Domonique Dolton was so fixated on his professional debut against Derick Minton in April 2008 that he schlepped right past his tearful mother.
“My mother was standing right there when I walked in, but I couldn’t chance looking at her,” Dolton says of his ring walk that preceded a second-round stoppage of Minton at Bert's Warehouse Theatre in his native Detroit. “I knew she was nervous, but I explained to her later on that I had to focus on my job and couldn’t pay attention to her, the fans or anything else.”
Domonique Dolton vows to be just as “zoned in” Tuesday when he seeks revenge against 154-pound rival Oscar Molina at the Palms Casino Resort in what will be the Las Vegas debut for both fighters. Dolton (17-0, 9 KOs) and Molina (13-0, 10 KOs) squared off years ago as amateurs, with the latter coming away victorious.
“We fought under Olympic scoring to an 8-8 tie, but he won on a tiebreaker,” recalls Dolton, who checked in at 153.6 pounds at Monday's weigh-in, slightly more than Molina (153). “Me and Oscar Molina are no strangers to each other, but I'm focused like I've been since my first fight. I’m going in there to show him there’s a big difference between the amateurs and the pros.”
A 2012 Mexican Olympian who, like Dolton, is 25, Molina will be fighting a little more than a four-hour drive from his hometown of Norwalk, California.
“This is essentially Oscar Molina’s backyard. There may be more people rooting for him than for Domonique,” says Javan “Sugar” Hill, Dolton’s trainer. “But Domonique's been around big-time boxers like Wladimir Klitschko, Adonis Stevenson and Miguel Cotto. Fighting in Vegas should be nothing new to him and won't be a problem.”
Indeed, Dolton has sparred with Stevenson, a 175-pound champion also handled by Hill, as well as Cotto, a current 160-pound titleholder who once competed at 154.
Dolton has also competed before large, frenetic crowds in Germany, scoring a pair of third-round stoppages on separate Klitschko undercards. Dolton first supported Klitschko in Dusseldorf, Nordrhein-Westfelen, in May 2010 against Omar Siala, and again four months later in Frankfurt opposite Norbert Szekeres.
“There were 62,000 fans for Wladimir Klitschko in the Germany fights. Everybody was screaming and going crazy. But I was in my zone, focusing on my trainer and my corner,” Dolton says. “I’ve been to Vegas and watched fights in that atmosphere, and you can’t worry about that. I’m not concerned about who’s coming to see me or about being on TV. I got that tunnel vision. I’ll be zoned in on Molina.”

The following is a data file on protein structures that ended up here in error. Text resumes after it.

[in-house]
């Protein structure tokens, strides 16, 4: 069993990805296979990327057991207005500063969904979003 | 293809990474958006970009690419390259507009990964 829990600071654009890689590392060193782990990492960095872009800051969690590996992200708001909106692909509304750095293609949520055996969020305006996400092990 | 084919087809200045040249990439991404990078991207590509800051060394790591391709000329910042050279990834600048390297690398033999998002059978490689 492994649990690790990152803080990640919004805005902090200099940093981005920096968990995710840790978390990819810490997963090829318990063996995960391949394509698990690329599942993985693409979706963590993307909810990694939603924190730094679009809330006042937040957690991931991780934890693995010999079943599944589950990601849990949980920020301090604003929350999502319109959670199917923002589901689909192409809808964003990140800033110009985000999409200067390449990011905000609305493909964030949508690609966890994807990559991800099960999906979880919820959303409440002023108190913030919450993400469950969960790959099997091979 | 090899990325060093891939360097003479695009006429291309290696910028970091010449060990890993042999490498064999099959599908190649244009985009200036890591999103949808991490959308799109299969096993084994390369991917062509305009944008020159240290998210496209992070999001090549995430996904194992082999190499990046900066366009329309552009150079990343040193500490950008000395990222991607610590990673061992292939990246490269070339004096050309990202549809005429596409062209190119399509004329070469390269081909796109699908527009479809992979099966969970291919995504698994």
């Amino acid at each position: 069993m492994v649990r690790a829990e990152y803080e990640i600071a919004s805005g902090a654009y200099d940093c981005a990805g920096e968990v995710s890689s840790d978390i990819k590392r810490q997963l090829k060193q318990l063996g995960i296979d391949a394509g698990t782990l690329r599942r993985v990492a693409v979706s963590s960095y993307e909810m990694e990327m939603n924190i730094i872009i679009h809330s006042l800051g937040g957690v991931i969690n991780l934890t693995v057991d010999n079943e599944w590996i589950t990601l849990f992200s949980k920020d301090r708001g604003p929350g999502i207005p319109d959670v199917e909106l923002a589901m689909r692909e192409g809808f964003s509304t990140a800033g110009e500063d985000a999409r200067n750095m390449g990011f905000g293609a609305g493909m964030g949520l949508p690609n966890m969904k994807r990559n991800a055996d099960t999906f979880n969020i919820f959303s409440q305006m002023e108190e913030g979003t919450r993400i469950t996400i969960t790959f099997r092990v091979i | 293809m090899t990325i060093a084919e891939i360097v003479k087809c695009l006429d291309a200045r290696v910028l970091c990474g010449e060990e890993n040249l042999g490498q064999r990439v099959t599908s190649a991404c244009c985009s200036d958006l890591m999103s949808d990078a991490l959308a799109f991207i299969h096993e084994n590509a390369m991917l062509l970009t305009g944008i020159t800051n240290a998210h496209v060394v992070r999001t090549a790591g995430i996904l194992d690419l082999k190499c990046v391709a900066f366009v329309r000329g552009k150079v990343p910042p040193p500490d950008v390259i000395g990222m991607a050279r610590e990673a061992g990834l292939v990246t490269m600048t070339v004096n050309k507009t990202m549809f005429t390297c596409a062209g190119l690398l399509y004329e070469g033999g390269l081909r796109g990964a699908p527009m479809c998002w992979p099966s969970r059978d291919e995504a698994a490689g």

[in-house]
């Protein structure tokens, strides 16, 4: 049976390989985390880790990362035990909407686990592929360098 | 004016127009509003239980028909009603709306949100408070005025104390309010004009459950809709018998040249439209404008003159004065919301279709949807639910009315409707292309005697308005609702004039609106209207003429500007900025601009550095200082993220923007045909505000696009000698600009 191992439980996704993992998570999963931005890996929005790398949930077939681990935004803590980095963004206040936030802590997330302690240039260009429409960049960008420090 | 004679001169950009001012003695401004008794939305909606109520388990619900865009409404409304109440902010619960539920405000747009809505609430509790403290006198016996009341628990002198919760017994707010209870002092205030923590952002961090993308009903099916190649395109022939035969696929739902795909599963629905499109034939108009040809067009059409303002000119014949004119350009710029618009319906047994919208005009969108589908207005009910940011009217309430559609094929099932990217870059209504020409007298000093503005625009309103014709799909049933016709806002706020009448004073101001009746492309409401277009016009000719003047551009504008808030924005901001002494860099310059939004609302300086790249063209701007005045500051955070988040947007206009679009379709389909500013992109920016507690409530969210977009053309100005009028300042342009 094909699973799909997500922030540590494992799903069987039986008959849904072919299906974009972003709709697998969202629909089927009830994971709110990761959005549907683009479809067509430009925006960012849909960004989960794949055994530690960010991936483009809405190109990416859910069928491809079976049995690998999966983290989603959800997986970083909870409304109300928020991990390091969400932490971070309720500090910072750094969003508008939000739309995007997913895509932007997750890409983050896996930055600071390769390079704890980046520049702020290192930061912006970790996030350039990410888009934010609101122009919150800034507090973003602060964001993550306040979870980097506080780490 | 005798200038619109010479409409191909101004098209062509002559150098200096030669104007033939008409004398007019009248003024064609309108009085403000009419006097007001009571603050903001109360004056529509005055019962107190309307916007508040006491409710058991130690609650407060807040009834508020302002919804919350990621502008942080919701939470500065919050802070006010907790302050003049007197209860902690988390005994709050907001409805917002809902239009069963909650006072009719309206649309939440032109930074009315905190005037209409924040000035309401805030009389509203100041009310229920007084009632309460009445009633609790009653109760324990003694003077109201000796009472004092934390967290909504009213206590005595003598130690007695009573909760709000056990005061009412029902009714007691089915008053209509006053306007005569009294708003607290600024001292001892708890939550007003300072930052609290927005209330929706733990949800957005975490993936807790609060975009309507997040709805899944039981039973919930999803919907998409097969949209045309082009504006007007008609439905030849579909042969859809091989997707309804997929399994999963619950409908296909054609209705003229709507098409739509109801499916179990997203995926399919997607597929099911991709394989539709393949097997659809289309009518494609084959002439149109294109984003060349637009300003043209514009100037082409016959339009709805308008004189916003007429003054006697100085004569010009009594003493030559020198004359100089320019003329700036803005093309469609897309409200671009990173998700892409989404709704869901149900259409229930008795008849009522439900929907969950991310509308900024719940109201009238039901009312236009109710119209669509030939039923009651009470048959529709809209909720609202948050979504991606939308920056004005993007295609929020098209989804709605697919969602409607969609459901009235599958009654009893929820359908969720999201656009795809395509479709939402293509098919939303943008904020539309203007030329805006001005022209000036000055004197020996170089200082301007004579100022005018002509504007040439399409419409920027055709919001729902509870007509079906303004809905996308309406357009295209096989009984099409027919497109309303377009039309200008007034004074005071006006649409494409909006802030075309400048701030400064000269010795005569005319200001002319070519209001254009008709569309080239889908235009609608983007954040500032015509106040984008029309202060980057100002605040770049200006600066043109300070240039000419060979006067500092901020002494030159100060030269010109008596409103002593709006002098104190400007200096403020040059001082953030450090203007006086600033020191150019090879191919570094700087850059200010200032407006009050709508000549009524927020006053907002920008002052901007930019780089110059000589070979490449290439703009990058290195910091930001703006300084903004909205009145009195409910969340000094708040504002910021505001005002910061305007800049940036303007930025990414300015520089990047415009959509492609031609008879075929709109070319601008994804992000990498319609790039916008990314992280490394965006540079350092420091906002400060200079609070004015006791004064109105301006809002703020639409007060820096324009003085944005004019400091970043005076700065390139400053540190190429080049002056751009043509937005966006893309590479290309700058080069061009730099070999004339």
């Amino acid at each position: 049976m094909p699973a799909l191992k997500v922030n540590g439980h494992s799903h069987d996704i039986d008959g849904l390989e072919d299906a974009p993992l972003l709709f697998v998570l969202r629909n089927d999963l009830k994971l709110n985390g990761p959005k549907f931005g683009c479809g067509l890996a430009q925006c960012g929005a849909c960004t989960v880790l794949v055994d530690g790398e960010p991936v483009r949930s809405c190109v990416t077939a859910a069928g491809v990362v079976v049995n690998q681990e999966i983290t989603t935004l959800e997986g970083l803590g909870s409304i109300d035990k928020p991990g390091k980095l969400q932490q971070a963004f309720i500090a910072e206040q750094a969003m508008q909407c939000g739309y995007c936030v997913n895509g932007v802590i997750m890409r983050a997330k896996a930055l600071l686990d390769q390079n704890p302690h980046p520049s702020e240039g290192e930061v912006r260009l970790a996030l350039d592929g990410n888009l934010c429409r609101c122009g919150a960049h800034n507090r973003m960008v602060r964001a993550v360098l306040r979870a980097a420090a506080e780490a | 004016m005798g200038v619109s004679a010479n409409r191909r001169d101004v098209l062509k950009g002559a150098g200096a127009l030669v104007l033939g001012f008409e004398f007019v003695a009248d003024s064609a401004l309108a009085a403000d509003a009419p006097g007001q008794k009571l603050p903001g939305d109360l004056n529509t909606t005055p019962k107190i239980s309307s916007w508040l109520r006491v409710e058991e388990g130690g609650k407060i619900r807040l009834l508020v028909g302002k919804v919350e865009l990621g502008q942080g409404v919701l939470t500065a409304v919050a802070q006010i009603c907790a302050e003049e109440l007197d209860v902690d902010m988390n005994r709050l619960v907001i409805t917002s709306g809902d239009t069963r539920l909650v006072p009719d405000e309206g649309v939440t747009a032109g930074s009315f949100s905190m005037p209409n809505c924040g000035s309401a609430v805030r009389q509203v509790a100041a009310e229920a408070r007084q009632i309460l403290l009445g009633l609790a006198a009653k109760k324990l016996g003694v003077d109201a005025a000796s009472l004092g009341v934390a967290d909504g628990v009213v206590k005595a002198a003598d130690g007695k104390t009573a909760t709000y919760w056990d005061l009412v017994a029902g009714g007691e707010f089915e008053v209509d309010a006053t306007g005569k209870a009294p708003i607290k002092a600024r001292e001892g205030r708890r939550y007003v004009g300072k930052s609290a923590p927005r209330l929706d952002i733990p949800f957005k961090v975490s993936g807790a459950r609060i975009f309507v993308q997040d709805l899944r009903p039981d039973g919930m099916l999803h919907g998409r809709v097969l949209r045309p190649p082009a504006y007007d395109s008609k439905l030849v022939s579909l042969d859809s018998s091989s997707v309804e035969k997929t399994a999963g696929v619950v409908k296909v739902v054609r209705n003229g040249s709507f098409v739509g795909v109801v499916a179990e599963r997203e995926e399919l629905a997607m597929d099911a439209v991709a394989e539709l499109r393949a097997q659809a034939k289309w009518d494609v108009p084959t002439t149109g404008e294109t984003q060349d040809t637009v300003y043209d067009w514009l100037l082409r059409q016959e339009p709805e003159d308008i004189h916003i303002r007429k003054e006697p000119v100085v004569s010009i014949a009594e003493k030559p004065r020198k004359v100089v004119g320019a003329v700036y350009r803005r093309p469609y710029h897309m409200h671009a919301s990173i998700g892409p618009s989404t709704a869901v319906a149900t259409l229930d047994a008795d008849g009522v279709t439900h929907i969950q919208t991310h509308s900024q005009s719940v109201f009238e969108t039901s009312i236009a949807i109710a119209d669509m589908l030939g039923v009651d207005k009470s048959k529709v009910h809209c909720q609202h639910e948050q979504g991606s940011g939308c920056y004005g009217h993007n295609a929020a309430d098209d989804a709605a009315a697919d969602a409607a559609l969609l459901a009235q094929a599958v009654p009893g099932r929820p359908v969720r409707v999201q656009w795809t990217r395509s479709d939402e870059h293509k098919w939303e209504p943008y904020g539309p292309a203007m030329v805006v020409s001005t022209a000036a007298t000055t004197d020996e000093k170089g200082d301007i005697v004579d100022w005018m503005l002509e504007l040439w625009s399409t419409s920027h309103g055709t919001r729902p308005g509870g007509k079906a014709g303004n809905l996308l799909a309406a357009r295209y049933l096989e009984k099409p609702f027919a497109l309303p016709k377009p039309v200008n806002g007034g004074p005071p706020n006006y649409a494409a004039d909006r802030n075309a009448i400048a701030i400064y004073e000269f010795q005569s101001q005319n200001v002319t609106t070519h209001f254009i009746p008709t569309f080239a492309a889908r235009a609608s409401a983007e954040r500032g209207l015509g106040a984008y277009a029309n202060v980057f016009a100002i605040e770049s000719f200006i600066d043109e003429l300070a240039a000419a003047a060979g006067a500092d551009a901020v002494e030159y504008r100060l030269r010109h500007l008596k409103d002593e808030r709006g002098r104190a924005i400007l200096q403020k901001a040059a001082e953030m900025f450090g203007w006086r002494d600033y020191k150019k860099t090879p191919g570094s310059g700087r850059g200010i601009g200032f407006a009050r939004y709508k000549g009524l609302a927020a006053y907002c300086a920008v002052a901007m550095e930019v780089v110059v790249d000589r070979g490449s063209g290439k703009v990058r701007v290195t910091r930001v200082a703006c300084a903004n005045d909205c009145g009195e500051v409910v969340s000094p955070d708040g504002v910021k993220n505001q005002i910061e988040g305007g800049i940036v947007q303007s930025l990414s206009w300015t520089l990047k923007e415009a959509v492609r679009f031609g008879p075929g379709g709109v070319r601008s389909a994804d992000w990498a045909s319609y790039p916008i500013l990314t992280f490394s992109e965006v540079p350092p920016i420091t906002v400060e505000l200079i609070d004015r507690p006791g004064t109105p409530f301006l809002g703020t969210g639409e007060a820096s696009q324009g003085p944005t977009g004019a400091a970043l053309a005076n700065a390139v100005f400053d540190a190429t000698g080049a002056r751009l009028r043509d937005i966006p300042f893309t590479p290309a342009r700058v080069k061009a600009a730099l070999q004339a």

Which is something his mother has come to expect.
“I didn’t know he was meditating so that he could concentrate without being distracted, but he expressed that to me,” Lorien Williams says of her son’s pro debut. “I used to be nervous and excited at the same time, but I’ve gotten used to seeing him fight. I started to ease up right around his sixth professional fight. I don’t want to be his distraction.”
The one person ringside who will have Dolton’s undivided attention Tuesday will be Hill.
The boxer and trainer were apart for more than three years, having separated following Dolton’s eight-round unanimous decision over Marcos Primera in January 2011. They reunited prior to February’s six-round unanimous decision over Juan Carlos Rojas.
Dolton won five fights, two by knockout, during his split from Hill—the nephew of the late legendary trainer Emanuel Steward—and is coming off a fifth-round stoppage of Victor Fonseca in his most recent contest in June.
“Before our separation, we were on the same page and moving at a faster pace with Emanuel,” said Hill, who co-trained Dolton with Steward. “I’m trying to get Domonique back to where he used to be, which is why I felt like it’s time to take this fight with Molina.
“Our first fight back together [against Rojas] was OK, and the second [versus Fonseca] was a knockout. Oscar Molina’s a test for Domonique to show that he has the skills to beat anybody in the [154-pound] division.”
Dolton agrees with his trainer’s assertion that Molina won’t be a pushover. At the same time, he insists Molina will be seeing a much different fighter than when they last met as teenagers.
“Molina might be my most difficult opponent on paper, but I don’t know if he’ll turn out to be the toughest when I get into the ring with him,” he says. “I’m definitely going to be the toughest opponent that he’s fought, to date, though.
“Of the fights that I’ve seen, he’s faced nobody as fast as I am. My jab is my best punch, so I'll establish that, bring pressure to him, force him to fight at a faster pace and come out victorious.”
For complete coverage of Dolton vs Molina, be sure to check out our fight page before and after the bout.